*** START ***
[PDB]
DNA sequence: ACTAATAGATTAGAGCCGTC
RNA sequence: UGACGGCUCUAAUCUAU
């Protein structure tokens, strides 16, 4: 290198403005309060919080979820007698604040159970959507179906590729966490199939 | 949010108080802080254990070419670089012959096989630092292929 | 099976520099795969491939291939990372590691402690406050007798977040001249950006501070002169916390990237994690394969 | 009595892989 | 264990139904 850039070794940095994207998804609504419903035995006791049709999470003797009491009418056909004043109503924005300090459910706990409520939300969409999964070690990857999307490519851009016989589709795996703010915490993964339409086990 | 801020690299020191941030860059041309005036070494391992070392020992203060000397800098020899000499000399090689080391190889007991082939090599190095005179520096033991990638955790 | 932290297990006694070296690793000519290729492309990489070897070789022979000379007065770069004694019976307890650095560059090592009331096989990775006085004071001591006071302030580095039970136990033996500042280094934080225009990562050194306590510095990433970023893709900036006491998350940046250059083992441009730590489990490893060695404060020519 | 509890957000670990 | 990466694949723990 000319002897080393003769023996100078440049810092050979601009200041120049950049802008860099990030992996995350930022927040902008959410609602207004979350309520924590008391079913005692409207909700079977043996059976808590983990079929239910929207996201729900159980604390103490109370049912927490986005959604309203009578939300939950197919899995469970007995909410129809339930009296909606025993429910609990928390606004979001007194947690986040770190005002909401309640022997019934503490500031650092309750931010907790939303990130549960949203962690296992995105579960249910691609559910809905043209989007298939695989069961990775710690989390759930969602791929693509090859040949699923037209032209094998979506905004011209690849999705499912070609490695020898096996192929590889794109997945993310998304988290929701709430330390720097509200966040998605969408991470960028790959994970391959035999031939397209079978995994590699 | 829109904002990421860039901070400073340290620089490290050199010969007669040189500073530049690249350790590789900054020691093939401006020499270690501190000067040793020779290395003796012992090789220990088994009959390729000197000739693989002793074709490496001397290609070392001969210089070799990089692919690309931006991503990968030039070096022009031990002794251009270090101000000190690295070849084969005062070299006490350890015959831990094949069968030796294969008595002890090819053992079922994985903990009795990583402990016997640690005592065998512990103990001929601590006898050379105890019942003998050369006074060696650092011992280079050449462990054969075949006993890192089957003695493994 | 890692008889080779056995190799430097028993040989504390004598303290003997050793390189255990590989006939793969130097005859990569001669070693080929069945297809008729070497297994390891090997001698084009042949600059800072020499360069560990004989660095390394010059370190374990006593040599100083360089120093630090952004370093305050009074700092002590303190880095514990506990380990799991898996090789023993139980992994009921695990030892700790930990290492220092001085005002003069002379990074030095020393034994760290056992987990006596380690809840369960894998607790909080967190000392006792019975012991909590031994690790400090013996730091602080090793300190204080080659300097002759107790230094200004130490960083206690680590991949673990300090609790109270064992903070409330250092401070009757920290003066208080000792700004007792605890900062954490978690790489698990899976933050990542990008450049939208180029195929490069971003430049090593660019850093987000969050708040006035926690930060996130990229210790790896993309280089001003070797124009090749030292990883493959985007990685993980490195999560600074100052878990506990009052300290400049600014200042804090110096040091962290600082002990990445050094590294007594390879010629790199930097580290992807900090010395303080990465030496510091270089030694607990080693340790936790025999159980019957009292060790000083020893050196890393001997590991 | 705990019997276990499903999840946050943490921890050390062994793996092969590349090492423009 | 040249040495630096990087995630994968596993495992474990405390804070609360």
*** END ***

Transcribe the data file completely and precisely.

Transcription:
[PDB]
DNA sequence: ACTAATAGATTAGAGCCGTC
RNA sequence: UGACGGCUCUAAUCUAU
């Protein structure tokens, strides 16, 4: 290198403005309060919080979820007698604040159970959507179906590729966490199939 | 949010108080802080254990070419670089012959096989630092292929 | 099976520099795969491939291939990372590691402690406050007798977040001249950006501070002169916390990237994690394969 | 009595892989 | 264990139904 850039070794940095994207998804609504419903035995006791049709999470003797009491009418056909004043109503924005300090459910706990409520939300969409999964070690990857999307490519851009016989589709795996703010915490993964339409086990 | 801020690299020191941030860059041309005036070494391992070392020992203060000397800098020899000499000399090689080391190889007991082939090599190095005179520096033991990638955790 | 932290297990006694070296690793000519290729492309990489070897070789022979000379007065770069004694019976307890650095560059090592009331096989990775006085004071001591006071302030580095039970136990033996500042280094934080225009990562050194306590510095990433970023893709900036006491998350940046250059083992441009730590489990490893060695404060020519 | 509890957000670990 | 990466694949723990 000319002897080393003769023996100078440049810092050979601009200041120049950049802008860099990030992996995350930022927040902008959410609602207004979350309520924590008391079913005692409207909700079977043996059976808590983990079929239910929207996201729900159980604390103490109370049912927490986005959604309203009578939300939950197919899995469970007995909410129809339930009296909606025993429910609990928390606004979001007194947690986040770190005002909401309640022997019934503490500031650092309750931010907790939303990130549960949203962690296992995105579960249910691609559910809905043209989007298939695989069961990775710690989390759930969602791929693509090859040949699923037209032209094998979506905004011209690849999705499912070609490695020898096996192929590889794109997945993310998304988290929701709430330390720097509200966040998605969408991470960028790959994970391959035999031939397209079978995994590699 | 829109904002990421860039901070400073340290620089490290050199010969007669040189500073530049690249350790590789900054020691093939401006020499270690501190000067040793020779290395003796012992090789220990088994009959390729000197000739693989002793074709490496001397290609070392001969210089070799990089692919690309931006991503990968030039070096022009031990002794251009270090101000000190690295070849084969005062070299006490350890015959831990094949069968030796294969008595002890090819053992079922994985903990009795990583402990016997640690005592065998512990103990001929601590006898050379105890019942003998050369006074060696650092011992280079050449462990054969075949006993890192089957003695493994 | 890692008889080779056995190799430097028993040989504390004598303290003997050793390189255990590989006939793969130097005859990569001669070693080929069945297809008729070497297994390891090997001698084009042949600059800072020499360069560990004989660095390394010059370190374990006593040599100083360089120093630090952004370093305050009074700092002590303190880095514990506990380990799991898996090789023993139980992994009921695990030892700790930990290492220092001085005002003069002379990074030095020393034994760290056992987990006596380690809840369960894998607790909080967190000392006792019975012991909590031994690790400090013996730091602080090793300190204080080659300097002759107790230094200004130490960083206690680590991949673990300090609790109270064992903070409330250092401070009757920290003066208080000792700004007792605890900062954490978690790489698990899976933050990542990008450049939208180029195929490069971003430049090593660019850093987000969050708040006035926690930060996130990229210790790896993309280089001003070797124009090749030292990883493959985007990685993980490195999560600074100052878990506990009052300290400049600014200042804090110096040091962290600082002990990445050094590294007594390879010629790199930097580290992807900090010395303080990465030496510091270089030694607990080693340790936790025999159980019957009292060790000083020893050196890393001997590991 | 705990019997276990499903999840946050943490921890050390062994793996092969590349090492423009 | 040249040495630096990087995630994968596993495992474990405390804070609360």